From excerpts shared by his friends at Ken’s memorial service.
This is the story of Kenneth G. Smyth, born July 18, 1948, in St. Ignatius, Montana. Ken grew up wanting to be a preacher. His home church minister, Bob Larsson, encouraged him in every way. On one occasion when Ken was age 13, Bob entered him in a “Preacher Boy” contest, and he won. Many years later, Bob told Ken that he was the only entrant.
Ken grew up on a dairy farm and never imagined that he would travel around the world. He attended undergraduate school at Platt Valley Bible College (1966 – 1973), and enrolled at Lincoln Christian Seminary while preaching at Smyser Christian Church as their first full-time minister. He graduated from LCS in 1979. Following graduation that year, Ken, his wife Linda, and two children moved to Hong Kong, eventually adding two more daughters to the family. They moved to Fairview Park as their place of residence. Along with Wing Wong (LCS ’79) and David Poling (LCS ’78) and family, they began the Fairview Park Christian Church, which now meets in Section H, Lotus Road. Having lived in Hong Kong for 34 years, Ken and Linda saw many changes. The church started as a Chinese speaking church and is now a bilingual church. Ken went to language school for two years, and became very fluent in Cantonese. He could not read the newspaper, but he could read the Chinese Bible with little problem.
Ken always focused on the Bible teachings to bring unity to such a variety of people: Chinese, American, Sri Lankan, Filipino, Burmese, Catholic, Baptist, and Buddhist. He was a disciple-maker, using only the Bible to teach. His words were true, and his actions those of one who truly loved God and shared his life in such a way that he encouraged and inspired many people. There was a consistency between his beliefs and his life, which attracted people and made them feel they had known him a long time. Ken started Inductive Bible Study seminars in the Philippines in 2005. With the help of Philippine brothers and sisters, the seminars are in their eighth year.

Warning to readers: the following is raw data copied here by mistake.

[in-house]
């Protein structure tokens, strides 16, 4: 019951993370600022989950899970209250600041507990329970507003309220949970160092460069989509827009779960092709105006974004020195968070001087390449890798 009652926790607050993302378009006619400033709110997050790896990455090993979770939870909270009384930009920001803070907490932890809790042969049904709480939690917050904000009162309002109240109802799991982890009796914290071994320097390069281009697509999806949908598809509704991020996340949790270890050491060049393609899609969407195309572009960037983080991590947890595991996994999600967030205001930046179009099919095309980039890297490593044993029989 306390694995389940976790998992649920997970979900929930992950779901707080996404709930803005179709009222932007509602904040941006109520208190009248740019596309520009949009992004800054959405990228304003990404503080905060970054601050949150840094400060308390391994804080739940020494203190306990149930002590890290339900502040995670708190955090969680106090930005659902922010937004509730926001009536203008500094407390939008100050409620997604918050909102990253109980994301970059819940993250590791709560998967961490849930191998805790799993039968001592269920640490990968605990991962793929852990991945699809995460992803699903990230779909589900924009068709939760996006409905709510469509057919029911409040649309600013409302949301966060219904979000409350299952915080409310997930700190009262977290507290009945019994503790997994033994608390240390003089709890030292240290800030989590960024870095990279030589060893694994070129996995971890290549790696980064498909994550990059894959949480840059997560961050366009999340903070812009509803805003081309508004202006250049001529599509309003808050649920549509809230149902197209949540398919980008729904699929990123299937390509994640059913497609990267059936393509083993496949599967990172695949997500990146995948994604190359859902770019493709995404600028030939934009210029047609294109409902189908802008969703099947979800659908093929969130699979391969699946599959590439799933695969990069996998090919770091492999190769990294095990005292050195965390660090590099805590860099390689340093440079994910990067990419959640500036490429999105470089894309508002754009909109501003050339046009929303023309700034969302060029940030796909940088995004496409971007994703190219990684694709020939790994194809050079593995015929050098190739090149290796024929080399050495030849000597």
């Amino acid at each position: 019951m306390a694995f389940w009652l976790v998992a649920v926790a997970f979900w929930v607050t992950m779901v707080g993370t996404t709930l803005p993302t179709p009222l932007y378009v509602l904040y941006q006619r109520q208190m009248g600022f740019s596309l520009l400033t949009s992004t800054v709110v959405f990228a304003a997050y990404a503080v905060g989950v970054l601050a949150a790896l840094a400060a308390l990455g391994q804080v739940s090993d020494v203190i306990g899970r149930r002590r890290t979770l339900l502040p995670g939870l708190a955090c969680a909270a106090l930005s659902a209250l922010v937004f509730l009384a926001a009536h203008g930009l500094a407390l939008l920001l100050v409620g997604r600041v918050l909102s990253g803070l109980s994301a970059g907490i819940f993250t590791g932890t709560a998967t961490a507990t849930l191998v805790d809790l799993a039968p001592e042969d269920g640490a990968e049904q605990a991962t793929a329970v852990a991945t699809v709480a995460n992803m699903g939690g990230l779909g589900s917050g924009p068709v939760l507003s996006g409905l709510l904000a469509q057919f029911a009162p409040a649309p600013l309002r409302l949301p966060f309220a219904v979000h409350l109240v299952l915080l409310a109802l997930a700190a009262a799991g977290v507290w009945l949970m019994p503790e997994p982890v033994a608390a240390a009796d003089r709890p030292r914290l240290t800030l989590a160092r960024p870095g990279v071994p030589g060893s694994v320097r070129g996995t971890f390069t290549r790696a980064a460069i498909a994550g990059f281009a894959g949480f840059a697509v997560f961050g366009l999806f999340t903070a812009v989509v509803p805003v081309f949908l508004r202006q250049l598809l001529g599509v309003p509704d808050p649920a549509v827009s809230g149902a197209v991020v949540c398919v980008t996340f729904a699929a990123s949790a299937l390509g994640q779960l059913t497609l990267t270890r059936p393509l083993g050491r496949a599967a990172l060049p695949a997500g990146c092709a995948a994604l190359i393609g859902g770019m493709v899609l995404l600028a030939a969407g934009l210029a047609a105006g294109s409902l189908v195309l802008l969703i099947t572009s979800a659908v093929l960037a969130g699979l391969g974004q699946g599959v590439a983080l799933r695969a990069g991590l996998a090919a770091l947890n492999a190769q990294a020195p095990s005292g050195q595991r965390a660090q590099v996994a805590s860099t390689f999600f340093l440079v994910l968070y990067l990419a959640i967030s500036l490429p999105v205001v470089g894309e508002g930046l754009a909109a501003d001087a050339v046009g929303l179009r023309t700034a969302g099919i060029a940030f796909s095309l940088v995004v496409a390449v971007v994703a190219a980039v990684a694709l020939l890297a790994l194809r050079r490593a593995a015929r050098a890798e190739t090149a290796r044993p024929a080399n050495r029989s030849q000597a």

Those who worked with Ken were struck by the humility with which he approached his service to God, as well as his focus on the mission he had undertaken. One evidence of Ken’s focus on the prize set before him was seen in the reaction of his family to his sudden passing. His wife writes, “Besides shock and sadness, I felt a sense of relief. It was like, Wow! Ken is finished . . . he has won the race! I can’t say I was excited about the finish, but I did have peace about it.”
His ministry was summarized by two colleagues who worked with him in Hong Kong and China:
Wing Wong writes, “Ken . . . gave every ounce of his strength, every minute of his day, every second of his attention, and every penny of his wealth, and finally his last breath for the ministry and mission that God called him to do. His life brought eternal riches to many people from America to Hong Kong, to the Philippines, to China, and to Burma. His life was like a stream of living water. That which he received from the Lord, he gave to many without holding back. He truly lived an abundant life and helped many to have the abundance in our Lord Jesus Christ.”
David Poling, another missionary brother, wrote, “In an era that wants showman preachers, Ken was always a humble servant. At a time when so many wish to reach the world by means of one-week short-term missions, Ken served on the field in Hong Kong for over 30 years. I’m sure he heard these words, “Well done good and faithful servant.”